February 28, 2014

Great Green Gobs

Do you know what this is?


NO, it is not the brain of The Great Gazoo, nor is it a bioweapon.  It is not a golf ball covered in fungi and it is not a meteorite.

I guess you'll just have to read the rest of this post to find out!

????????????????


Do you know what this is?


Or this?



This is a ten year old hooligan hard at work in the kitchen, cutting butter into pastry.  :-)

The kids and I have been watching MasterChef Canada (http://www.ctv.ca/MasterChefCanada.aspx) as of late and the boy is obsessed.  He has been begging to cook a meal for us for the past two weeks, and finally I have relented.  This is the boy who still wipes his mouth on his arm and who has been known to scoop gigantic mounds of Nutella out of the jar with his hand.  All BAD.

BUT, he loves sushi, smoked salmon (he steals it, the piglet!), rare steak and rainbow trout.  He's a mini-gourmand, I suppose.

The boy doesn't want to use a recipe:  "if the Masterchefs can do it, [without a recipe] so can I!"

Ahhh, youthful exuberance.

I tried to explain to Nathanimal that the cooks on Masterchef are professionals.  No dice.  Then I said that they had received culinary training before the show was taped.  No dice.  Then I said, "fine.  You won't cook then."  Why does it always have to turn fugly?

This is what Nath wanted to make for tonight's appetizer:


I wasn't feeling the yolk-stuffed ravioli with sage sauce... and I did not want to make fresh pasta so I convinced him to adapt his menu.  It was hard, but I did it.

And so we are making Jude's Chuck Roast out of The Four-Hour Chef (my new favourite book) by Tim Ferriss; Chinese broccoli from Fanny Farmer; steamed red baby potatoes with fresh dill; saut√©ed mushrooms in butter; a kale and cabbage salad with dried cranberries, pumpkin seeds, sunflower seeds and a balsamic vinaigrette; and for dessert, Apple Crisp (out of my other favourite - The New Canadian Basics Cookbook) 

Here is Nathaniel posing with his Apple Crisp before it went in the oven


and after it came out:



We served it warm with Vanilla Bean ice cream from President's Choice.  It was delish.  Nath cut and juiced the lemon, and assembled, measured and combined all of the other ingredients.  The only thing he didn't do was cut up ALL of the apples.  I helped him with that.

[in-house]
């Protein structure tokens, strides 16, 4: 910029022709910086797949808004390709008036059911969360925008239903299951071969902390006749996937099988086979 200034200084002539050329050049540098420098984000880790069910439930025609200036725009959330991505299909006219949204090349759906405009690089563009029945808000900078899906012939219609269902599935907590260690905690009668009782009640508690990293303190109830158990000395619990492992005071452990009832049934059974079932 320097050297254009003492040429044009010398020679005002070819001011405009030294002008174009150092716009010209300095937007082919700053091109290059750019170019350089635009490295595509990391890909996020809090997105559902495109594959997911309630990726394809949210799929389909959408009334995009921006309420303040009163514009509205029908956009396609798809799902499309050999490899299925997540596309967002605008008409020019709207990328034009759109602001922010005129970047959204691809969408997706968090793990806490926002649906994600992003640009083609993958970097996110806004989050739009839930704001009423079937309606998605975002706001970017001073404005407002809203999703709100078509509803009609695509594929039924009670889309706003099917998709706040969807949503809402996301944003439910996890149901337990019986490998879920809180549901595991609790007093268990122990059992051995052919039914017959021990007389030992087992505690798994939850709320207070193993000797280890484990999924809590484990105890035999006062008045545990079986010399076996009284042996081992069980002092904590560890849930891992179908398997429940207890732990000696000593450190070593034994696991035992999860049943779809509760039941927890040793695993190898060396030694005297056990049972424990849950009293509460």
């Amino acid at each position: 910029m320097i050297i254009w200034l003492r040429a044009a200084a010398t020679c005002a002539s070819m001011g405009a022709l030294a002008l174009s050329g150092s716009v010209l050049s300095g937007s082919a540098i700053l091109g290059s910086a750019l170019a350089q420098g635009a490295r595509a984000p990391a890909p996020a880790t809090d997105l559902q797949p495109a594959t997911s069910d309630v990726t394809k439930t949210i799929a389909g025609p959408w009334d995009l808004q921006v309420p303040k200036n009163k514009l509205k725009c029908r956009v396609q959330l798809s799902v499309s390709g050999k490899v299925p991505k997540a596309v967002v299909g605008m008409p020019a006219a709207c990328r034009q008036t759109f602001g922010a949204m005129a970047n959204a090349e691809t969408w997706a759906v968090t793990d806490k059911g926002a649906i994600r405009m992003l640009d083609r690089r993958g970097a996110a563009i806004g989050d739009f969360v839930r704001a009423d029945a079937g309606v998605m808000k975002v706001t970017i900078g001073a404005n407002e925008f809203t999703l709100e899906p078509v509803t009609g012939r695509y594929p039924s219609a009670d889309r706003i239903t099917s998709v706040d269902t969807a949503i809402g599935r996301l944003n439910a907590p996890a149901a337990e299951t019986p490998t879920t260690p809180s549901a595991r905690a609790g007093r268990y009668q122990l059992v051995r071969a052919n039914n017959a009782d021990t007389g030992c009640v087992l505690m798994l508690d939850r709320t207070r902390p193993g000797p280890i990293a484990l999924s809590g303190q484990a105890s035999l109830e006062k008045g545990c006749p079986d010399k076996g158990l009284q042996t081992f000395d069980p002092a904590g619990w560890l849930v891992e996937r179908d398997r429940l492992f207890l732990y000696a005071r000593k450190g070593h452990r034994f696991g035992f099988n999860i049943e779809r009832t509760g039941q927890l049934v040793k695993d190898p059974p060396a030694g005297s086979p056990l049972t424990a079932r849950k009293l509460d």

Here he is cutting up the shallots for his beef.  He is carrying on about how the onions are making him cry, the big baby.


And here is the roast before it went in the oven.  


I want to say that it's a blade roast (we were supposed to use chuck or rump, but the butcher didn't have it).  

Here's the recipe courtesy of Tim Ferriss, in my own words:  
Dump roast in Dutch oven.  Dump in 4 cups of Beef broth, one can of beef consomm√©, and some chopped onions and/or shallots.  Cover cooker and place in 350 degree oven for 2.5 - 3 hours.  I think that this was a 3 or 4 pound roast and it was perfect at the three hour mark.  Make sure you serve some of the jus with the roast.  So tender and delectable!

Here we are, enjoying the feast:



Because I am NOT a food stylist, this doesn't look so great, and I had already eaten half, but trust me, it was!  In fact, I couldn't believe how good and easy it was to make this meal.  

don't forget the horseradish!
Because N's first dinner party was such a success, his sister Gwenzilla, who was feeling left out, has announced that she too will be cooking with Mumma (roast chicken, edamame, roast potatoes, green beans and little cakes for dessert).

All this writing about food is making me hungry!  Lunch break (chai tea, eggs and salsa on naan).

******************


In other news, I have been sewing up a storm lately.  Today I finished my clamshell quilt:



Oh you can't see it?  That's because there is a giant poodle on top of it!  


Here, this is better:




It measures 48 by 60 inches, for those of you care about these things.  I cut out all of those clamshells by hand, pinned and sewed them together, then quilted it together with fluorescent pink thread.  I made the binding, then sewed that on by hand.  A true labour of love.

Speaking of labours of love, some of you may remember this quilt - Pop Crazy - that I made for my daughter's birthday:


See this post if you're interested in learning more about it.  The short story is that different blocks of the quilt were made by seven ladies across Canada.  I mailed fabric to them and they sent the fabric back sewn up in an improvisational style of their choice.  I made my own blocks, cut and sewed together theirs, added grey to the background and assembled the quilt to my liking.  I quilted it, made binding and sewed it on.  Here's a closeup:



At the end of last week, this arrived in the mail:


What a nice surprise!  Lysa, who is one of the Unscripted ladies, is a fabulous artist.  She drew one of the patches that she made for me, made a wooden base for it and attached a calendar.  What a thoughtful and creative reminder of our quilt collaboration!  Here's the calendar pictured below her block:


My crazy quilting has made her block look a LOT wonkier than it originally did, but I'm good with that.  Oh and the F is for February and not the first letter in my favourite curse word.  :-)  You can find more of Lysa's work at lysaflower.com .   Thank you, Lysa!

Oh yes, and now back to the green blob:



It is an Osage orange, named for its size and "peel" that emits a citrusy aroma.  I thought it looked very springlike -- I am so tired of snow.  I will be writing more about these "oranges" in my next blog post, which will be a review of Lucy Knisely's graphic non-fiction work Relish.

I will leave you with her recipe for chai (I've made it and it's awesome!), which I am addicted to and a music selection from the film Big Night - a wonderful film about cooking, eating and love.

Enjoy!

image from http://www.lucyknisley.com


Soundtrack is Tic Ti, Tic Ta by Claudio Villa